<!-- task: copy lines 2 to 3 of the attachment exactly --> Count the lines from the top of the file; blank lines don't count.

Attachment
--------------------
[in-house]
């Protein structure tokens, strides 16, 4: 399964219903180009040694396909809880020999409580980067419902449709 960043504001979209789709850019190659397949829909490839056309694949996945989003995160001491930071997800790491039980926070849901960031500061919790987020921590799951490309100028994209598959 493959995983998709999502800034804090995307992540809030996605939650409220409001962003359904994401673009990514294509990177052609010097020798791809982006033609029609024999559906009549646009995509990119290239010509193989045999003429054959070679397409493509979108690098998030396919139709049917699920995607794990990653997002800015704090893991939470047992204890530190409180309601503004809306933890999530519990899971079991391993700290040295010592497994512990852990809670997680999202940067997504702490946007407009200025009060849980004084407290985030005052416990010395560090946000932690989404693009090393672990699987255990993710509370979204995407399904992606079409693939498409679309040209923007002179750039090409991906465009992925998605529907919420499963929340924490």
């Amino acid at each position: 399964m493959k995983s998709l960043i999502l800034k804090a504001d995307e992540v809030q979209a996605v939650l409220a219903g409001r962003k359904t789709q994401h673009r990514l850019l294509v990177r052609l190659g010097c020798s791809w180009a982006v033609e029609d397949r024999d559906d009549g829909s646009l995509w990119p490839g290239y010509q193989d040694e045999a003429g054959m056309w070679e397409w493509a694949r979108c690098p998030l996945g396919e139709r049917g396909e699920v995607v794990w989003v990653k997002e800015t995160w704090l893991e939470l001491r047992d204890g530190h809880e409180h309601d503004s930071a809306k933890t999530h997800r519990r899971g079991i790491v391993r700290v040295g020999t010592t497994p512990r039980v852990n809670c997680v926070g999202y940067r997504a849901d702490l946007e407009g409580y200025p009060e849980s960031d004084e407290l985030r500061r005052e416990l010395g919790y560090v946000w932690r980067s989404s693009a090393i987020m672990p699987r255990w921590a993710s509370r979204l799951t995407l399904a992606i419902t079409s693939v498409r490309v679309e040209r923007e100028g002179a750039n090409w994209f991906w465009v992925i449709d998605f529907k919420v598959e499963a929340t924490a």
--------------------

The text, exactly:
């Protein structure tokens, strides 16, 4: 399964219903180009040694396909809880020999409580980067419902449709 960043504001979209789709850019190659397949829909490839056309694949996945989003995160001491930071997800790491039980926070849901960031500061919790987020921590799951490309100028994209598959 493959995983998709999502800034804090995307992540809030996605939650409220409001962003359904994401673009990514294509990177052609010097020798791809982006033609029609024999559906009549646009995509990119290239010509193989045999003429054959070679397409493509979108690098998030396919139709049917699920995607794990990653997002800015704090893991939470047992204890530190409180309601503004809306933890999530519990899971079991391993700290040295010592497994512990852990809670997680999202940067997504702490946007407009200025009060849980004084407290985030005052416990010395560090946000932690989404693009090393672990699987255990993710509370979204995407399904992606079409693939498409679309040209923007002179750039090409991906465009992925998605529907919420499963929340924490």
């Amino acid at each position: 399964m493959k995983s998709l960043i999502l800034k804090a504001d995307e992540v809030q979209a996605v939650l409220a219903g409001r962003k359904t789709q994401h673009r990514l850019l294509v990177r052609l190659g010097c020798s791809w180009a982006v033609e029609d397949r024999d559906d009549g829909s646009l995509w990119p490839g290239y010509q193989d040694e045999a003429g054959m056309w070679e397409w493509a694949r979108c690098p998030l996945g396919e139709r049917g396909e699920v995607v794990w989003v990653k997002e800015t995160w704090l893991e939470l001491r047992d204890g530190h809880e409180h309601d503004s930071a809306k933890t999530h997800r519990r899971g079991i790491v391993r700290v040295g020999t010592t497994p512990r039980v852990n809670c997680v926070g999202y940067r997504a849901d702490l946007e407009g409580y200025p009060e849980s960031d004084e407290l985030r500061r005052e416990l010395g919790y560090v946000w932690r980067s989404s693009a090393i987020m672990p699987r255990w921590a993710s509370r979204l799951t995407l399904a992606i419902t079409s693939v498409r490309v679309e040209r923007e100028g002179a750039n090409w994209f991906w465009v992925i449709d998605f529907k919420v598959e499963a929340t924490a």